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Scenario:

A botnet is recruited to try to authenticate against a website or service with each bot trying infrequently using a common password and a list of 'real' email addresses, avoiding the account lock-out mechanism.

Mitigation:

Add a choke in code to limit the max concurrent login requests, plus a long delay in negative response.

The choke allows n simultaneous callers, tuned to normal traffic patterns. When a caller presents invalid creds, the service imposes a 6 second wait and returns 404.

Callers queue on a busy choke, and the choke will throw a 404 if the caller is left queuing for 6s, appearing like a bad login attempt. The choke is held for the entire duration, including the 6s wait for bad creds.

The idea is that if an unusual volume of bad login attempts arrive at the service, then the system will cludge-up quickly and most requests will queue and see a 404, even for valid credentials.

Assuming an attacker figures out that this mechanism exists, I'll have introduced a vector for easily clogging the service up and denying legit users from logging-in; the rest of the service will run fine and the 6s wait does not block a thread.

That said, the load-balancer has call rate limiting so that individual callers repeatedly hitting the login service and making it cludge-up, will eventually be stopped.

The alternative is not having this mechanism at all.

It's not yet live, we're pre-launch so I have no real-world insights. Is this a smart idea or dumb?

Luke

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    So you'll purposely be imposing a Denial of Service to legitimate users if a botnet is trying to hit some low hanging fruit? If your site has a lot of users: Users seem to forget passwords A LOT.. so this may be legitimate invalid password attempts. Seems your user experience will not be so good. – Brett Salmiery Oct 19 '15 at 15:36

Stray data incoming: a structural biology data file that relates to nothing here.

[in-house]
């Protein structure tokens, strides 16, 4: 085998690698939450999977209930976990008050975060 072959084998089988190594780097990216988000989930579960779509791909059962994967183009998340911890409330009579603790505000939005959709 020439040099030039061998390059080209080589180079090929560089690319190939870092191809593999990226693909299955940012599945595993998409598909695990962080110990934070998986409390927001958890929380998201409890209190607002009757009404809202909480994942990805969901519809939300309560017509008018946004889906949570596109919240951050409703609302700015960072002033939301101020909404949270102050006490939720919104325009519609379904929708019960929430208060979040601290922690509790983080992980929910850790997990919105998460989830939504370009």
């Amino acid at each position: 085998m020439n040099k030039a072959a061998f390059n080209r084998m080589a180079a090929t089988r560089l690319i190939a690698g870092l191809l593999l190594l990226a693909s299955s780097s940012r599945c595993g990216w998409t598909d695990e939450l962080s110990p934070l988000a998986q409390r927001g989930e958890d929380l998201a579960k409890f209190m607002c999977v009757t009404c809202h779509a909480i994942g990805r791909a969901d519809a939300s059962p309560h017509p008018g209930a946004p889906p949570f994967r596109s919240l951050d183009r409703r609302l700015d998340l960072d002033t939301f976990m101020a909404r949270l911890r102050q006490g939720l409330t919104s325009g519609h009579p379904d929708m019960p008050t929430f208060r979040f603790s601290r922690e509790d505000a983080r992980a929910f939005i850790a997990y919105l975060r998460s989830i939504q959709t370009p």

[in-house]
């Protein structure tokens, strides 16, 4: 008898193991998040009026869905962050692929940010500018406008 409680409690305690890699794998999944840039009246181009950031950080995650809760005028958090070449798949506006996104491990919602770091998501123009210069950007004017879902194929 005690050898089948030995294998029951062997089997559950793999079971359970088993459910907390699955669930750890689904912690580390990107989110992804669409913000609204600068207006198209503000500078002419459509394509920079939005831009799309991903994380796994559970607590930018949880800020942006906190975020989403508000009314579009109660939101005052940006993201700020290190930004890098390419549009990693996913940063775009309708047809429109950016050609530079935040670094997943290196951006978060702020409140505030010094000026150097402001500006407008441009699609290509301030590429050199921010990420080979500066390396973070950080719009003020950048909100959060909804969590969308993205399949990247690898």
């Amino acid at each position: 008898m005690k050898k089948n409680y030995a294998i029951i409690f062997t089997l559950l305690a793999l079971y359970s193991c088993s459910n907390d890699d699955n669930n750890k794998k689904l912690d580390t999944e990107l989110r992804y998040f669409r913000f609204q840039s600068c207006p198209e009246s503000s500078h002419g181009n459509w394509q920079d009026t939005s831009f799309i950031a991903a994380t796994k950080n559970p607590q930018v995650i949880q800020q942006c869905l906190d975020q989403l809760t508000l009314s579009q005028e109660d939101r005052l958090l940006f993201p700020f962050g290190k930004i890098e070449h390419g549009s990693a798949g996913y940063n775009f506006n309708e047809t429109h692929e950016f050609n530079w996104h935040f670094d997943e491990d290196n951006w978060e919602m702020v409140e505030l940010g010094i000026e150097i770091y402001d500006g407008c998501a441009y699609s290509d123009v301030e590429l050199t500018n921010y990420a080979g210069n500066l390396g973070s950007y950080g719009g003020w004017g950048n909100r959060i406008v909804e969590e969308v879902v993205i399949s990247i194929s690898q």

• Normal usage will be fine. "So you'll purposely be imposing a Denial of Service to legitimate users if a botnet is trying to hit some low hanging fruit?" -- yes. You could say its a bit like a bank locking the door and rolling up its shutters if robbers charge in. If you think that's dumb, cool, I'm here to see if this is something people already do, or not, because of xyz. – Luke Puplett Oct 20 '15 at 9:38
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It is a bit difficult to judge if your scheme is reasonable or too much because it fails to provide any information on what the application does or what the value of the resource being protected is. Your security should be matched to your risk analysis i.e. the likelihood of attackers and the consequences should an attack be successful.

From your description, my main concern would be that you have built in a facility which would assist an attacker in performing a denial of service attack on your site. This may or may not be an issue, depending on your site and how the services are used. For example, if the site is one where users first authenticate and then receive some sort of token which they use for subsequent connections and if that token has a reasonable lifetime, then potential DoS issues may not be a significant problem (assuming most users are already authenticated and are able to continue to use the service). On the other hand, if the token has a short life time and users authenticate quite frequently, then this could be a problem.